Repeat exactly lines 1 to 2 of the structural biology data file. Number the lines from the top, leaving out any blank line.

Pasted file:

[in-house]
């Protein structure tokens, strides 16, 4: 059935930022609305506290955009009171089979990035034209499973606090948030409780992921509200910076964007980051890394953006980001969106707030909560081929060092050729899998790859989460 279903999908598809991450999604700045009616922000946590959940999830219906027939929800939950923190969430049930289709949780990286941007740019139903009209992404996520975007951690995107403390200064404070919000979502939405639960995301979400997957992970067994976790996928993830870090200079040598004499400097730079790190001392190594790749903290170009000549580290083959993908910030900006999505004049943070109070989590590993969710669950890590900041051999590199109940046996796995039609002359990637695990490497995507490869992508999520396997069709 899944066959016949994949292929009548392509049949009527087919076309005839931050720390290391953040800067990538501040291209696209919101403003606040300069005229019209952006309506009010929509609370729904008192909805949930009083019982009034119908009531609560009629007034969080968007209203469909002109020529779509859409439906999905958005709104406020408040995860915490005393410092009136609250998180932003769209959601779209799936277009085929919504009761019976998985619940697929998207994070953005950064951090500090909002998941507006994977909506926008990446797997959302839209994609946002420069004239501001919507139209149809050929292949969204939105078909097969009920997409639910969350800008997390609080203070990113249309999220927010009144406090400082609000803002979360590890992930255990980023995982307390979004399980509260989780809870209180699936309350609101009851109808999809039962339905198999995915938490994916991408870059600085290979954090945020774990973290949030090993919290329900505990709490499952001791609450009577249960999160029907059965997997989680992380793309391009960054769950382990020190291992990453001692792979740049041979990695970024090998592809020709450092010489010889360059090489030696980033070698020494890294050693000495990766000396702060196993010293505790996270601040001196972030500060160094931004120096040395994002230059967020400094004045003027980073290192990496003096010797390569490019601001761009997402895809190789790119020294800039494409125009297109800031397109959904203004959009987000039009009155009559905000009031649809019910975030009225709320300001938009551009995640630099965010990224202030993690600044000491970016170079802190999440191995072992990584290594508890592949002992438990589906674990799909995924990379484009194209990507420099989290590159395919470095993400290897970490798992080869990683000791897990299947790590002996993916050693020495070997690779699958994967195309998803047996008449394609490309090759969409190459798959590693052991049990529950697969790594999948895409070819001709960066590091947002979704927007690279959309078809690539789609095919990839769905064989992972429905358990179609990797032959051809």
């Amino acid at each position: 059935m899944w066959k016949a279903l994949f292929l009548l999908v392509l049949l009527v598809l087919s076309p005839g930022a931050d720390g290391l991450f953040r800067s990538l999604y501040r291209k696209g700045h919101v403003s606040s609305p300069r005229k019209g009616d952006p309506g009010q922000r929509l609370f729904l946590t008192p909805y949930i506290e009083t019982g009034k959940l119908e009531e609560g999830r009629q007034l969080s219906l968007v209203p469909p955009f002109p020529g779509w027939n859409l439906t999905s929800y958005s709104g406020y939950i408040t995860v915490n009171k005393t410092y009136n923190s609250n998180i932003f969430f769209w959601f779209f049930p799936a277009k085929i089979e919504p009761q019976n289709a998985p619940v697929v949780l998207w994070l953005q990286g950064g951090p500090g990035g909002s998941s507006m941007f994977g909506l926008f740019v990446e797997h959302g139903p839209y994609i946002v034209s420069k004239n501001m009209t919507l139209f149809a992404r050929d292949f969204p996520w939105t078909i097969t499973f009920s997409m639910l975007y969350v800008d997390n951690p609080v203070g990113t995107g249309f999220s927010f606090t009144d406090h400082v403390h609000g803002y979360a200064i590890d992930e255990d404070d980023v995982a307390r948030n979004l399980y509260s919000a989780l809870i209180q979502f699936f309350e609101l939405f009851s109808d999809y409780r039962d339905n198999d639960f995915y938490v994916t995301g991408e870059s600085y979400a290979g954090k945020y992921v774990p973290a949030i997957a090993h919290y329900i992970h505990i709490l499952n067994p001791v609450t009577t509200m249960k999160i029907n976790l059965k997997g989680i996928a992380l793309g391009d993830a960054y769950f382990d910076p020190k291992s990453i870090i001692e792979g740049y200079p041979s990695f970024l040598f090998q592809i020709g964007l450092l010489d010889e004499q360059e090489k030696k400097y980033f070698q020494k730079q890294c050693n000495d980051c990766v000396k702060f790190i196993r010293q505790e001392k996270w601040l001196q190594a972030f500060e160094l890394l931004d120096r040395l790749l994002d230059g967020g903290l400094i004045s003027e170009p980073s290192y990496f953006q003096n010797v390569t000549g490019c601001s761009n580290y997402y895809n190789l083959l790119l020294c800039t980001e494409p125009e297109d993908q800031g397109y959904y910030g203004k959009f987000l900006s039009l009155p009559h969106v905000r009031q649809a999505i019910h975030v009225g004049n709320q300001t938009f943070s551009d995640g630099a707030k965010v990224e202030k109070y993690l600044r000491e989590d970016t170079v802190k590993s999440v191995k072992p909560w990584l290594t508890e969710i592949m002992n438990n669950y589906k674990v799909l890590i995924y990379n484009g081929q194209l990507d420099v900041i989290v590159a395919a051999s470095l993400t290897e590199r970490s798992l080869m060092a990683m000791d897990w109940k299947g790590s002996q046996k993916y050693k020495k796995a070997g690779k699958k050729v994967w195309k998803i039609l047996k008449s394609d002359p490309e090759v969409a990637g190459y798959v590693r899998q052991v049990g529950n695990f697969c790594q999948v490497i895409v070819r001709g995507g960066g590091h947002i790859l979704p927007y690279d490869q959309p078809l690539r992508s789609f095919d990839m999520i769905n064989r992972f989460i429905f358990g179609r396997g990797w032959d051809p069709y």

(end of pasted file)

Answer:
[in-house]
């Protein structure tokens, strides 16, 4: 059935930022609305506290955009009171089979990035034209499973606090948030409780992921509200910076964007980051890394953006980001969106707030909560081929060092050729899998790859989460 279903999908598809991450999604700045009616922000946590959940999830219906027939929800939950923190969430049930289709949780990286941007740019139903009209992404996520975007951690995107403390200064404070919000979502939405639960995301979400997957992970067994976790996928993830870090200079040598004499400097730079790190001392190594790749903290170009000549580290083959993908910030900006999505004049943070109070989590590993969710669950890590900041051999590199109940046996796995039609002359990637695990490497995507490869992508999520396997069709 899944066959016949994949292929009548392509049949009527087919076309005839931050720390290391953040800067990538501040291209696209919101403003606040300069005229019209952006309506009010929509609370729904008192909805949930009083019982009034119908009531609560009629007034969080968007209203469909002109020529779509859409439906999905958005709104406020408040995860915490005393410092009136609250998180932003769209959601779209799936277009085929919504009761019976998985619940697929998207994070953005950064951090500090909002998941507006994977909506926008990446797997959302839209994609946002420069004239501001919507139209149809050929292949969204939105078909097969009920997409639910969350800008997390609080203070990113249309999220927010009144406090400082609000803002979360590890992930255990980023995982307390979004399980509260989780809870209180699936309350609101009851109808999809039962339905198999995915938490994916991408870059600085290979954090945020774990973290949030090993919290329900505990709490499952001791609450009577249960999160029907059965997997989680992380793309391009960054769950382990020190291992990453001692792979740049041979990695970024090998592809020709450092010489010889360059090489030696980033070698020494890294050693000495990766000396702060196993010293505790996270601040001196972030500060160094931004120096040395994002230059967020400094004045003027980073290192990496003096010797390569490019601001761009997402895809190789790119020294800039494409125009297109800031397109959904203004959009987000039009009155009559905000009031649809019910975030009225709320300001938009551009995640630099965010990224202030993690600044000491970016170079802190999440191995072992990584290594508890592949002992438990589906674990799909995924990379484009194209990507420099989290590159395919470095993400290897970490798992080869990683000791897990299947790590002996993916050693020495070997690779699958994967195309998803047996008449394609490309090759969409190459798959590693052991049990529950697969790594999948895409070819001709960066590091947002979704927007690279959309078809690539789609095919990839769905064989992972429905358990179609990797032959051809």